5.4.2

Computation Resources

The functional specification of the computation resources component is defined by Algorithm 5.7. In fact, the working of this component when the executed instruction is not an operation (others in Algorithm 5.7) doesn’t matter. As before, instead of inputting the complete instruction to the component, a control variable f equal to 0 in the case of an addition and to 1 in the case of a subtraction will be generated by the instruction decoder. This is the component specification: Algorithm 5.10 Arithmetic Unit if f ¼ 0 then result ¼ (left_in + right_in) mod 256; else result ¼ (left_in - right_in) mod 256; end if;

This component (Fig. 5.14) is a mod 256 adder/subtractor controlled by a control input f (Fig. 3.3 with n ¼ 8 and a/s ¼ f and without the output ovf). The following VHDL model uses the IEEE arithmetic packages. All commercial synthesis tools use those packages and would generate an efficient arithmetic unit. The package main_parameters has already been defined before (Sect. 5.4.1):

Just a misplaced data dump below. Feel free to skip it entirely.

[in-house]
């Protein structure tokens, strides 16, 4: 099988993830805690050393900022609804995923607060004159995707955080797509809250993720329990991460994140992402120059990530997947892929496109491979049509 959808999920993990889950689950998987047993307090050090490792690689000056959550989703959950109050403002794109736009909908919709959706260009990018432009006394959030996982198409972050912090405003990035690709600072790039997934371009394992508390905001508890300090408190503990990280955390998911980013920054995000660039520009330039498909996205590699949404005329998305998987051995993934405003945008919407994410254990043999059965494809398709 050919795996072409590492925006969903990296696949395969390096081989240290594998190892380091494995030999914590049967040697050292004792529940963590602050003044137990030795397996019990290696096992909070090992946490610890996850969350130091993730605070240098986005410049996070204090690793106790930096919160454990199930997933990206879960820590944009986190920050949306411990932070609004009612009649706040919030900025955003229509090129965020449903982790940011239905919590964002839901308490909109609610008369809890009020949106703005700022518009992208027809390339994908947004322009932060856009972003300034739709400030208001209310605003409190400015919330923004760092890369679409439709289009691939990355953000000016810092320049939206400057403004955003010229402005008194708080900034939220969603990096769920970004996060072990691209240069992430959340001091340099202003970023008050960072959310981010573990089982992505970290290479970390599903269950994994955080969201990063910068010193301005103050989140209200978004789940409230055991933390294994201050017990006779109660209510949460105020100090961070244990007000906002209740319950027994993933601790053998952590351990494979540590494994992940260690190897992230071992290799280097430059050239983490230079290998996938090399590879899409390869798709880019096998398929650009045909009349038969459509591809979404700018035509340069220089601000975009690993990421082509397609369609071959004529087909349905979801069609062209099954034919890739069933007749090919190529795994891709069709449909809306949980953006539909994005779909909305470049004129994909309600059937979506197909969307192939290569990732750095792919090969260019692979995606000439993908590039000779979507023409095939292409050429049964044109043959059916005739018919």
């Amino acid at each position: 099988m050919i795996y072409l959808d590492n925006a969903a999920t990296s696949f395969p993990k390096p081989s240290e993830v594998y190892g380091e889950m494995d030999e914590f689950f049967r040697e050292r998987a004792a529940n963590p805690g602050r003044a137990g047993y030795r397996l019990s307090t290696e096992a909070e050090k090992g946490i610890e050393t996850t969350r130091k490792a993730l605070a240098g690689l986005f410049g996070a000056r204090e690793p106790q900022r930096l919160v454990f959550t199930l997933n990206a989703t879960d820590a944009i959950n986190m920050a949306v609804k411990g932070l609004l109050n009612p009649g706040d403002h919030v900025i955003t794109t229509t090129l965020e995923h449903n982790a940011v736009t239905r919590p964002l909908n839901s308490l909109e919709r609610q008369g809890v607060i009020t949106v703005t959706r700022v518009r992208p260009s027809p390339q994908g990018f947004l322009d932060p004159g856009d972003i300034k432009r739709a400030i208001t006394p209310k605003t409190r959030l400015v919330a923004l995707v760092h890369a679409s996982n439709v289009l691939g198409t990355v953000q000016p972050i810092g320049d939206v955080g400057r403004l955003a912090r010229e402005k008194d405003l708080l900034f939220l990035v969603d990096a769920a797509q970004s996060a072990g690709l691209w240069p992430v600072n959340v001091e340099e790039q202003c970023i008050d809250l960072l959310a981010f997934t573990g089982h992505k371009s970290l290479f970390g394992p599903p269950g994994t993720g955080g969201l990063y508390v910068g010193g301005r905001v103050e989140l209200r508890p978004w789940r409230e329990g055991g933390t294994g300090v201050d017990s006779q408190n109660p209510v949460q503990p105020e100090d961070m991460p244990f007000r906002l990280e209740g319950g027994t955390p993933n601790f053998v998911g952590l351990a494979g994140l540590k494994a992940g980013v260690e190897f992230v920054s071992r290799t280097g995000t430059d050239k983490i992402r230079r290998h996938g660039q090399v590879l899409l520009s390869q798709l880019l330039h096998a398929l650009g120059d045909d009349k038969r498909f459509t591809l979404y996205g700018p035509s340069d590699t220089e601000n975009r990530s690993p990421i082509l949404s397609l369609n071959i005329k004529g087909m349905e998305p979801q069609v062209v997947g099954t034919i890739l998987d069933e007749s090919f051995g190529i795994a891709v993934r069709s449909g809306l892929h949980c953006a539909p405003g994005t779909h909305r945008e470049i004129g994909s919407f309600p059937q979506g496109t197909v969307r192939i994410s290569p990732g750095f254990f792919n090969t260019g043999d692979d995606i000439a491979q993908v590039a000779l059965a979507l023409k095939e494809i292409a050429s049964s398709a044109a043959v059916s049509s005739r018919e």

Fig. 5.14 Arithmetic unit

left_in right_in

f

add/ subtract

result

5.4

Component Implementation

153

library ieee; use ieee.std_logic_1164.all; use ieee.std_logic_arith.all; use ieee.std_logic_unsigned.all; use work.main_parameters.all; entity computation_resources is port ( left_in, right_in: in std_logic_vector(m-1 downto 0); f: in std_logic; result: out std_logic_vector(m-1 downto 0) ); end computation_resources;architecture behavior of computation_resources is begin process(f, left_in, right_in) begin if f ¼ ’0’ then result OUT(i) ¼ A; when others ¼> null; end case; end loop;

The component inputs are out_en, out_sel, A, i (parameters included in the instruction), and reg, and the component outputs are OUT0 to OUT7 (Fig. 5.15a). An implementation is shown in Fig. 5.15b. The outputs OUT0 to OUT7 are stored in eight registers, each of them with a CEN (clock enable) control input. The clock signal is not represented in Fig. 5.15b. An address decoder and Table 5.5 Encoded instruction types (output instructions)